'I prayed we'd find her' - Sister's tribute to Liga as headless body found
The sister of a woman found dead after she went missing in India has paid tribute to her, saying her birthday wish and prayer to find her has come true.
The decapitated body of a female found in the search for Liga Skromane (33) was identified on Saturday by her heartbroken sister Ilze Skromane and Liga's husband Andrew Jordan, from Swords.
Ms Skromane, who was from Latvia but had been living in Dublin for the past five years, was last seen on March 14.
The 33-year-old had travelled to Kerala with her sister Ilze to take part in a wellness retreat on February 4.
According to local media reports, a fisherman found the body of a woman by the riverside in an isolated area near Thiruvananthapuram, the capital of Kerala, on Friday.
Ilze shared a poignant tribute on Facebook yesterday. She accompanied her words with a childhood photo of the pair and thanked people for all their love and support during the search.
"On April 19 I was praying and praying to God to grant me one birthday wish... please let me know where my sister is, please let us find her, this not knowing is so hard to bear," she wrote.
"On my birthday afternoon, April 20, two local boys found my sister's remains. It's been a long journey for my sister, and she has been through a lot of suffering.
"May her soul rest in peace now in the hands of all-loving God. Our love for you, My Dear Sister, is eternal.
"We thank you all dear sisters and brothers for all the love and support you have given us through this journey."
A post-mortem examination will determine the direction of a police investigation into Ms Skromane's death, a city police commissioner confirmed.
A doctor's report is understood to be due soon.
The condition and location of the remains have made Ms Skromane's family suspect murder, but police commissioner P Prakesh said it was too early to arrive at that conclusion.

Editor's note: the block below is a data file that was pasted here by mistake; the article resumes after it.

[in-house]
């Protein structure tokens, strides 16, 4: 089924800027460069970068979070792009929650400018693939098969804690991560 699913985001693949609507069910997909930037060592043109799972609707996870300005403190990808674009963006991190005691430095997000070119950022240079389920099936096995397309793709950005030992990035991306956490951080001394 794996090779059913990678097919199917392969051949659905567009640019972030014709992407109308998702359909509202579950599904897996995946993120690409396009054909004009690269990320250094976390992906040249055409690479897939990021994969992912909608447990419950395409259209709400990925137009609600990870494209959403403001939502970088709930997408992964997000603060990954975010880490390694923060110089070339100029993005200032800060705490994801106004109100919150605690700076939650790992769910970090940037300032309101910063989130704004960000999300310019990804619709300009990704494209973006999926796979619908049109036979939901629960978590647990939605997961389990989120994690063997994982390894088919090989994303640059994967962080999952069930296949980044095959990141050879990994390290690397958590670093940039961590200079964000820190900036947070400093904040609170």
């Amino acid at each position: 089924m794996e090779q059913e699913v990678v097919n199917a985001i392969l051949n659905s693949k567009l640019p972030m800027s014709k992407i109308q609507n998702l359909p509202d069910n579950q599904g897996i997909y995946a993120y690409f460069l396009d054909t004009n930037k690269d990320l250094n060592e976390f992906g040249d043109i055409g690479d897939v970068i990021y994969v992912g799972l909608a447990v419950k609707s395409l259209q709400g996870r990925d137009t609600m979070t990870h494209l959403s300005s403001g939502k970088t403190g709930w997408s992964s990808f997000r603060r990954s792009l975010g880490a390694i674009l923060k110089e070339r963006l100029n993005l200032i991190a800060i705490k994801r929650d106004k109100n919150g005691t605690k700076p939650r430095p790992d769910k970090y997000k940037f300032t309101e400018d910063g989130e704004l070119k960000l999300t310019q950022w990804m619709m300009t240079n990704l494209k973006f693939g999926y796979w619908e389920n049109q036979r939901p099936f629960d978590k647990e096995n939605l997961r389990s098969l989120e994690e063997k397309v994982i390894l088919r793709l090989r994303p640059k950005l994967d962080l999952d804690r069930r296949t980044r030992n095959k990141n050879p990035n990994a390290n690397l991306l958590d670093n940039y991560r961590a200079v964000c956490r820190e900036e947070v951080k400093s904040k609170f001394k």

He only confirmed that a team of doctors, including forensic surgeons, would be conducting a post-mortem examination.
"Only after that can we know more about the nature of the injuries," he said.
According to the Times of India, Ms Skromane's sister requested that the post-mortem examination be conducted by private doctors of her choice, but was told by authorities that such a move would not be legally possible.
The proceedings will be recorded on camera.
On March 14, Ms Skromane left the wellness treatment centre and was last seen chatting to people at Kovalam beach.
There had been no confirmed sightings of her since, and she had left her passport and phone in the resort.
Last week, Ilze told the Herald that she thought her younger sister was in trouble.
She said she had suffered from depression and the pair had decided to go abroad for a break.
"She was very depressed and wasn't sleeping," said Ilze.
"We came over to Kerala to take part in a six-week holistic Ayurvedic treatment.
"She had been responding well to the holistic treatments and was really engaging with the services.
"The last time I saw her was just before our 6.30am yoga class.
"She said she had a headache so she was going to walk on the beach instead.
"But she asked me to ask the yoga teacher what time she could do a private session later, so I know she intended to come back to the centre."